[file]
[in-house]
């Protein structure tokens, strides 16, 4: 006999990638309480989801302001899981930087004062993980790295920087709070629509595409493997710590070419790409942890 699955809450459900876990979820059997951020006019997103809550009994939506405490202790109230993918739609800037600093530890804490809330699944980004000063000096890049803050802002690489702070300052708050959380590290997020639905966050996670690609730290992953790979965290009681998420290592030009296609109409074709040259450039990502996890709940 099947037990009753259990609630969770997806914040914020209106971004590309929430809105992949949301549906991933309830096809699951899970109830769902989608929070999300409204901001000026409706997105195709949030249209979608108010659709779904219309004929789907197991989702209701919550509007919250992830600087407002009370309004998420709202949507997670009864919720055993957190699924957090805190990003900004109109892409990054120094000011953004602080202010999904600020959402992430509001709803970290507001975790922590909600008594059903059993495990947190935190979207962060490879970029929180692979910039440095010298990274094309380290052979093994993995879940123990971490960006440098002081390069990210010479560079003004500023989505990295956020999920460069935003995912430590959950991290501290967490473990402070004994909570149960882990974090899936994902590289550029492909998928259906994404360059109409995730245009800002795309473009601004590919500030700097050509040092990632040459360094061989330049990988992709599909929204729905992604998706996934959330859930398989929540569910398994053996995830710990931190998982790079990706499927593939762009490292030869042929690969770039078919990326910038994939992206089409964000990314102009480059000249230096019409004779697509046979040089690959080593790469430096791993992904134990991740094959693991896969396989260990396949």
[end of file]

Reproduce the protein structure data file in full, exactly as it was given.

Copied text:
[in-house]
């Protein structure tokens, strides 16, 4: 006999990638309480989801302001899981930087004062993980790295920087709070629509595409493997710590070419790409942890 699955809450459900876990979820059997951020006019997103809550009994939506405490202790109230993918739609800037600093530890804490809330699944980004000063000096890049803050802002690489702070300052708050959380590290997020639905966050996670690609730290992953790979965290009681998420290592030009296609109409074709040259450039990502996890709940 099947037990009753259990609630969770997806914040914020209106971004590309929430809105992949949301549906991933309830096809699951899970109830769902989608929070999300409204901001000026409706997105195709949030249209979608108010659709779904219309004929789907197991989702209701919550509007919250992830600087407002009370309004998420709202949507997670009864919720055993957190699924957090805190990003900004109109892409990054120094000011953004602080202010999904600020959402992430509001709803970290507001975790922590909600008594059903059993495990947190935190979207962060490879970029929180692979910039440095010298990274094309380290052979093994993995879940123990971490960006440098002081390069990210010479560079003004500023989505990295956020999920460069935003995912430590959950991290501290967490473990402070004994909570149960882990974090899936994902590289550029492909998928259906994404360059109409995730245009800002795309473009601004590919500030700097050509040092990632040459360094061989330049990988992709599909929204729905992604998706996934959330859930398989929540569910398994053996995830710990931190998982790079990706499927593939762009490292030869042929690969770039078919990326910038994939992206089409964000990314102009480059000249230096019409004779697509046979040089690959080593790469430096791993992904134990991740094959693991896969396989260990396949």